- Our deepest level of 'Jesus-ness' used to be a mentoring network, but this just changed to small groups because creating a mentoring networks turned out to be a logistical nightmare! We share a meal together, open the Bible, talk about the stuff going on in our life, and pray.
People can plug in to whatever 'level' they want, if people want to come to football for the rest of their life they are very welcome to be part of us at that level. However, the hope is that as people build relationships and hopefully become interested in God they will begin to move through the different levels.
On top of this, we also have a prayer meeting in a coffee shop at the University on a Thursday evening and we are trying to grow leaders from within our ranks through running the Growing Leaders' course. We currently have 8 leaders, all of whom are at different stages on their journey with God, but we are trying to grow and develop.
We have had a lot of encouragement from the Diocese and most people in the Deanery have been happy with how Red Church is developing, I think one of the reasons for that is for the most part we are not 'competing' with any other church. When I moved here I was shocked to find out most of the students from Edge Hill Uni were going to churches in Liverpool because they didn't find a church in Ormskirk where they felt at home – so it has been good to be able to offer them a spiritual 'home' on their doorstep.
I would say one of the challenges, as a lay pioneer minister, is administration of the Sacraments. That is still being worked out but I pray it will be considered by the Church as a whole because if we are a growing, functioning, worshipping, Christian community we must navigate any obstacles in the way of people's walk with God. It is a major issue.
Giving has been part and parcel of what we do right from the start but it is much easier to deal with the finances now because the Deanery has now set up its own charity for Red Church.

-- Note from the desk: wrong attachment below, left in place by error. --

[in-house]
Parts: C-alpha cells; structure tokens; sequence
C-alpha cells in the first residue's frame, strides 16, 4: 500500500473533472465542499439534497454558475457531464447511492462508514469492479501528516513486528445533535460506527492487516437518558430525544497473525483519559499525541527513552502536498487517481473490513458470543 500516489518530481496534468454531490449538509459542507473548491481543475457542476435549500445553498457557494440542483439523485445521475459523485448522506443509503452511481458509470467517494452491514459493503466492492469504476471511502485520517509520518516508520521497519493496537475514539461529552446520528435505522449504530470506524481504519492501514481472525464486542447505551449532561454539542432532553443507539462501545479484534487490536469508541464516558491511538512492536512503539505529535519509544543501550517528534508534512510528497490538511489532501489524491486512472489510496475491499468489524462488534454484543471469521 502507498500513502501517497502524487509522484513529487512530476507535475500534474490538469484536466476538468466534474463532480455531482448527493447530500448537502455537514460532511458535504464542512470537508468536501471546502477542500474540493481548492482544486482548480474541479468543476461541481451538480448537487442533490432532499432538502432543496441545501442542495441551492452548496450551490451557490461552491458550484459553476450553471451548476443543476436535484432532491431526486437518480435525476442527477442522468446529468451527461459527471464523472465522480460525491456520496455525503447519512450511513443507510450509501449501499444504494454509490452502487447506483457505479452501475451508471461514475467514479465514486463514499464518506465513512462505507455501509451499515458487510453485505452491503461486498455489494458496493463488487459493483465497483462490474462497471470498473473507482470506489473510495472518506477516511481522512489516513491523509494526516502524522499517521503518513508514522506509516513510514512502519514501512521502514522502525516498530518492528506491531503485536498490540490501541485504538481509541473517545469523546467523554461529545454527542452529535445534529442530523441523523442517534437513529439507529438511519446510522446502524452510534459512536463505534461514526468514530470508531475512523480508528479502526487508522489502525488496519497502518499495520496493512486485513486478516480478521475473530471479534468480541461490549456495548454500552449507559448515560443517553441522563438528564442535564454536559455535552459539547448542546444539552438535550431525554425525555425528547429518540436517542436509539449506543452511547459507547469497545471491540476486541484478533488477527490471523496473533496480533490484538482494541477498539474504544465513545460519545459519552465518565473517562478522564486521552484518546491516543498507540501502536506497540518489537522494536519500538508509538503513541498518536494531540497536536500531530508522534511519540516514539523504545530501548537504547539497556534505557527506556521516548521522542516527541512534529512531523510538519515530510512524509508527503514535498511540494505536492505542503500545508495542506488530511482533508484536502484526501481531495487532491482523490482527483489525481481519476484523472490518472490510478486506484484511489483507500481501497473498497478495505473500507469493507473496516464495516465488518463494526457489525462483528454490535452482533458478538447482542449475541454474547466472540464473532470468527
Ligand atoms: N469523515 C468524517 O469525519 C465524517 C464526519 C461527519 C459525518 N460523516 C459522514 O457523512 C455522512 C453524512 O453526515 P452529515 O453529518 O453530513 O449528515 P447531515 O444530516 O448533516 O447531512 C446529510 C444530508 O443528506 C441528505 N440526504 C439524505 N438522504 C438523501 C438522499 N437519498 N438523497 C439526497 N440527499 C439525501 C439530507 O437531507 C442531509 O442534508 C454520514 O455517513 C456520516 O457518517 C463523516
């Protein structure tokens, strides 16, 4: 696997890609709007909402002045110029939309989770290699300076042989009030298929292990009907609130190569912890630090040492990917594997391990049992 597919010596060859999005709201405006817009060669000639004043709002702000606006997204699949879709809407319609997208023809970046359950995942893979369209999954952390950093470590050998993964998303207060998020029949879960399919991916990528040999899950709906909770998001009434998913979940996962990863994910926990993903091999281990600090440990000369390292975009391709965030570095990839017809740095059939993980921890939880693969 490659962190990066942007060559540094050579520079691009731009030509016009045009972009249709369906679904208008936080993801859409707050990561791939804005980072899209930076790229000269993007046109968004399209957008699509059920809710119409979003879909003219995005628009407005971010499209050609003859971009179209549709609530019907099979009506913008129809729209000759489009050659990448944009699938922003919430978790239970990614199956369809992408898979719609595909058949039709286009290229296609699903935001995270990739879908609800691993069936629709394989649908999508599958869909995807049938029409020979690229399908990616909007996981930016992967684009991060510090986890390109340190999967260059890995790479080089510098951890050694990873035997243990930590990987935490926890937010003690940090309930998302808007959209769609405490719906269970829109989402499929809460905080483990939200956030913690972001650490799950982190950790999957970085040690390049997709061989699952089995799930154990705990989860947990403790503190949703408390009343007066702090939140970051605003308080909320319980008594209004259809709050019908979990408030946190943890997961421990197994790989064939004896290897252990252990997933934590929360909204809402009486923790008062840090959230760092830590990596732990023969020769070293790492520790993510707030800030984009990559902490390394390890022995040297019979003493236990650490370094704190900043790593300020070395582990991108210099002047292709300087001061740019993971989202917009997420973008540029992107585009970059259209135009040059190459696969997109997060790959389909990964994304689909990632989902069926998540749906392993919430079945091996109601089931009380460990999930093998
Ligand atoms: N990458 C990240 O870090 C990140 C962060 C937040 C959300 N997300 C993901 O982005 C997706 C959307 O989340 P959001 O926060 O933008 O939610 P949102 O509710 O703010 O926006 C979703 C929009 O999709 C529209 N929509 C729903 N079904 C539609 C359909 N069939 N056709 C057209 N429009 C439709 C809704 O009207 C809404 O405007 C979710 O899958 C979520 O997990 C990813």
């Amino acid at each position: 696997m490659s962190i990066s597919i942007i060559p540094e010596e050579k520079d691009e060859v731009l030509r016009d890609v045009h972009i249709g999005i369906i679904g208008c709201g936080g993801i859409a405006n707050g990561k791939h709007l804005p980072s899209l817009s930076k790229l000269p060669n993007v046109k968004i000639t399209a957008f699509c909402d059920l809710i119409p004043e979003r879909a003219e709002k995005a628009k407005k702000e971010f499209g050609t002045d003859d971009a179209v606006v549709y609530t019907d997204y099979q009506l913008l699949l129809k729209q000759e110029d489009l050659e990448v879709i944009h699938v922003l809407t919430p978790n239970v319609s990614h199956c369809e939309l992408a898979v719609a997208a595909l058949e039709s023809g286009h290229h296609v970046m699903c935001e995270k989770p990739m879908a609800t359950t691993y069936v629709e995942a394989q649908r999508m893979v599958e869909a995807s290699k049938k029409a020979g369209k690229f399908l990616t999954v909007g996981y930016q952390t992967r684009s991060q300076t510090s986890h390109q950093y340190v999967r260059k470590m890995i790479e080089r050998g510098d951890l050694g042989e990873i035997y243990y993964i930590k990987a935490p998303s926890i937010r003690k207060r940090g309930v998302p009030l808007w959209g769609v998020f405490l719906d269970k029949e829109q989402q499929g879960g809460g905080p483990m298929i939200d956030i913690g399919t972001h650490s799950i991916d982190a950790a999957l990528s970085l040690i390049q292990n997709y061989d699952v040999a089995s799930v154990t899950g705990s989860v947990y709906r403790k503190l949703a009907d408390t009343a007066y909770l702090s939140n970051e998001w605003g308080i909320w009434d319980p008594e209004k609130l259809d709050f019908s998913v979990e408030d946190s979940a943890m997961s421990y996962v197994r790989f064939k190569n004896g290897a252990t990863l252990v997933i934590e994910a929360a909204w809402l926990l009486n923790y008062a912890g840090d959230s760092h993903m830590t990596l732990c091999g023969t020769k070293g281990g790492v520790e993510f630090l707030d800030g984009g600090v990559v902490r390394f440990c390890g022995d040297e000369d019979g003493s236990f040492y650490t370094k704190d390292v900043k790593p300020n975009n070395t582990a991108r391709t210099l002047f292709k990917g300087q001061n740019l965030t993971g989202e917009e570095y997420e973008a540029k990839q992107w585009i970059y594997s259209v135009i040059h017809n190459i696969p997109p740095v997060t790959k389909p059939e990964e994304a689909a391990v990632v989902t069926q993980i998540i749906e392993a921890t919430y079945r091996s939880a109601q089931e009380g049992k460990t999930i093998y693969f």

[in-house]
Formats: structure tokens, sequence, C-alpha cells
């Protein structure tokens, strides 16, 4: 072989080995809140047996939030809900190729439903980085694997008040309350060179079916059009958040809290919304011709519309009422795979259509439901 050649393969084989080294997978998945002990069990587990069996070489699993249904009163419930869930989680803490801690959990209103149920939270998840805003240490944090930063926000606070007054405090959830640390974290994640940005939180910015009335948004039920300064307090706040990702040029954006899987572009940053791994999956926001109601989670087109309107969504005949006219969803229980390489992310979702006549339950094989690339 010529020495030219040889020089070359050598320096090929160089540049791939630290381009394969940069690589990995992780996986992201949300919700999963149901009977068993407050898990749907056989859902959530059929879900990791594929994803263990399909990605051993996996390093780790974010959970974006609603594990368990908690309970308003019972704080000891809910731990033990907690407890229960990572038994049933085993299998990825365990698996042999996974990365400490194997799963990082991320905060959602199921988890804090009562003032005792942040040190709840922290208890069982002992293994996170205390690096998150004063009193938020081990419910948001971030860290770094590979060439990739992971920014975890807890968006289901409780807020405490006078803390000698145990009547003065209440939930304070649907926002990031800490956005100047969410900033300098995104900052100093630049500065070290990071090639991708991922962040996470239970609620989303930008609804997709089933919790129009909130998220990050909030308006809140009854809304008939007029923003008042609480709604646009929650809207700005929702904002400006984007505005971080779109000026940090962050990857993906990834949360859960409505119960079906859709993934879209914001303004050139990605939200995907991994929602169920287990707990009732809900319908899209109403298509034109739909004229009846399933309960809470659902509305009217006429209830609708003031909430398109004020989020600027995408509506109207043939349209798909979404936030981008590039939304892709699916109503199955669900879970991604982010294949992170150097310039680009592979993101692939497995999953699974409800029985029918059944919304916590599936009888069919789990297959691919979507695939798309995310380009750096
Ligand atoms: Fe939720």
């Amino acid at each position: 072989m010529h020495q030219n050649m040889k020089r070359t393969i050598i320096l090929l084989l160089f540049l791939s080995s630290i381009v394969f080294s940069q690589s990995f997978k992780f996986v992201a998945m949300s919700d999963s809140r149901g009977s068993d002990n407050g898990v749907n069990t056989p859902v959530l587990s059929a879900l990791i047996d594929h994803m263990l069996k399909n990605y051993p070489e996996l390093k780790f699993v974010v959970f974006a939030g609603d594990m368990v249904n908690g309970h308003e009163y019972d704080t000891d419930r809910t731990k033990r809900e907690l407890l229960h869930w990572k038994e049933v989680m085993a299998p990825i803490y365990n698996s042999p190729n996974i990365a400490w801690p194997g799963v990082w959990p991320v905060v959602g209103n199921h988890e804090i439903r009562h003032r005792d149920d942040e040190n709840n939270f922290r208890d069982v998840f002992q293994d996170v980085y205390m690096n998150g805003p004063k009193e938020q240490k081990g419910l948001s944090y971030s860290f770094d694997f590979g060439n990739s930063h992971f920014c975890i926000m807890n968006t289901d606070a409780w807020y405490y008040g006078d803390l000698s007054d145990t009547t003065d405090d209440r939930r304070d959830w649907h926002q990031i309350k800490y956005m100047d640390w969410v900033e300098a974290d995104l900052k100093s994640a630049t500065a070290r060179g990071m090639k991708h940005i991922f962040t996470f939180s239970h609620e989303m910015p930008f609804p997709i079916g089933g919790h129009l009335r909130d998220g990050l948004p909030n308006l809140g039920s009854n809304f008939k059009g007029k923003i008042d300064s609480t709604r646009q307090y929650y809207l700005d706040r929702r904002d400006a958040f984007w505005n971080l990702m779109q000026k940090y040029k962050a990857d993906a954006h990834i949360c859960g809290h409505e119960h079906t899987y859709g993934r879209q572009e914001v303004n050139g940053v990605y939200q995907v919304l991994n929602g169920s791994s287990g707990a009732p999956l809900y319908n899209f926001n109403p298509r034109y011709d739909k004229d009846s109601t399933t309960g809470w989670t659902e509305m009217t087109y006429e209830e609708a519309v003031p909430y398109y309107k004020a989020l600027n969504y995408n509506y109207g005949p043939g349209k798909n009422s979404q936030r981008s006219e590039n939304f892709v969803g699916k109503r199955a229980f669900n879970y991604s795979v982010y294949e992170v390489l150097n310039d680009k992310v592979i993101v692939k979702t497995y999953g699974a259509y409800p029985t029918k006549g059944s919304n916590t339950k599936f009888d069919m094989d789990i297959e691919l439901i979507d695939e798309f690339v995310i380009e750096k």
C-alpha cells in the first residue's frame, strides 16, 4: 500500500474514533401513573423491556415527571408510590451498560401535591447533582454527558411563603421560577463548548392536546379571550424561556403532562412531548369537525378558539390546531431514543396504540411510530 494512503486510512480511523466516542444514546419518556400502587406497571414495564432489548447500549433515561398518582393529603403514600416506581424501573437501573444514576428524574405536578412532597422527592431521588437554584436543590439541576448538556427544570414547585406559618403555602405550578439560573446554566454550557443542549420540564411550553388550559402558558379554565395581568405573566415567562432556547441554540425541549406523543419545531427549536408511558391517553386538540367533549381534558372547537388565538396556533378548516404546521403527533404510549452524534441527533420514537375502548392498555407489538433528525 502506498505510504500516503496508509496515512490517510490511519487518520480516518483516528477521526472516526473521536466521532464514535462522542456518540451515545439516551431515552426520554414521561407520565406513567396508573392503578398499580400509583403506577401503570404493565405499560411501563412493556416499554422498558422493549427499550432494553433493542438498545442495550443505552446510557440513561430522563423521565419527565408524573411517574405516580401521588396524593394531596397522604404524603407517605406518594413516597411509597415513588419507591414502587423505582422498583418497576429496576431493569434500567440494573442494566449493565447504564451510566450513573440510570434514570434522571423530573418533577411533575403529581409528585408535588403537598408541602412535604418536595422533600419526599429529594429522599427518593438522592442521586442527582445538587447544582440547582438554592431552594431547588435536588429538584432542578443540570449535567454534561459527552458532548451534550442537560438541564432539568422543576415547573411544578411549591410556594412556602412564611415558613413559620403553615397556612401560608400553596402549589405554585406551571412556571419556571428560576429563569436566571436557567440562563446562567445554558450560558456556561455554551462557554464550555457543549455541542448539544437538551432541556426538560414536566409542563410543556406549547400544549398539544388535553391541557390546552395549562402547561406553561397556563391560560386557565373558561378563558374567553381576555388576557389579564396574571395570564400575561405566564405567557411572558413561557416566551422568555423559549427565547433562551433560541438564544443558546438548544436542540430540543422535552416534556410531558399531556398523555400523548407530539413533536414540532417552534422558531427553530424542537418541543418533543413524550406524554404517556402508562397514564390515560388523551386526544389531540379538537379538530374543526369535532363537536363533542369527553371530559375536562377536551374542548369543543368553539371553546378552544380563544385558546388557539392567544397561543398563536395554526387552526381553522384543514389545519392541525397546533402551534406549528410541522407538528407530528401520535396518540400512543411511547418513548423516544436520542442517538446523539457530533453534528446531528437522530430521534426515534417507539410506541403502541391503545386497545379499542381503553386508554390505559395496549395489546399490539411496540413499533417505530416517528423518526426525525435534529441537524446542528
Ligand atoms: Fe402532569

I'm fortunate in that I don't feel isolated in my ministry, which pioneers can often feel (although vicars serving in traditional churches can often feel the same). I think Liverpool Diocese has done a great job in terms of general support and creating accountability – and I am now an Associate in The Joshua Centre. They do recognise that pioneers need a lot of support, but I'm of the opinion that if you want/need support, it is also your responsibility to create your own.
I see massive opportunity in working with young adults. They are very open to the idea of spirituality, God and real community – not what they see as 'fake' community – but they are sometimes closed to the idea of traditional church. I meet a lot of young adults who are lonely and are earnestly searching for meaning in their life and I feel the church can offer them both real community and answers to some of their deep questions.
I'm an incredibly excited about continuing to see God work in Ormskirk and the surrounding area and I hope that Red Church will still be helping people discover Jesus and church in 50 years' time.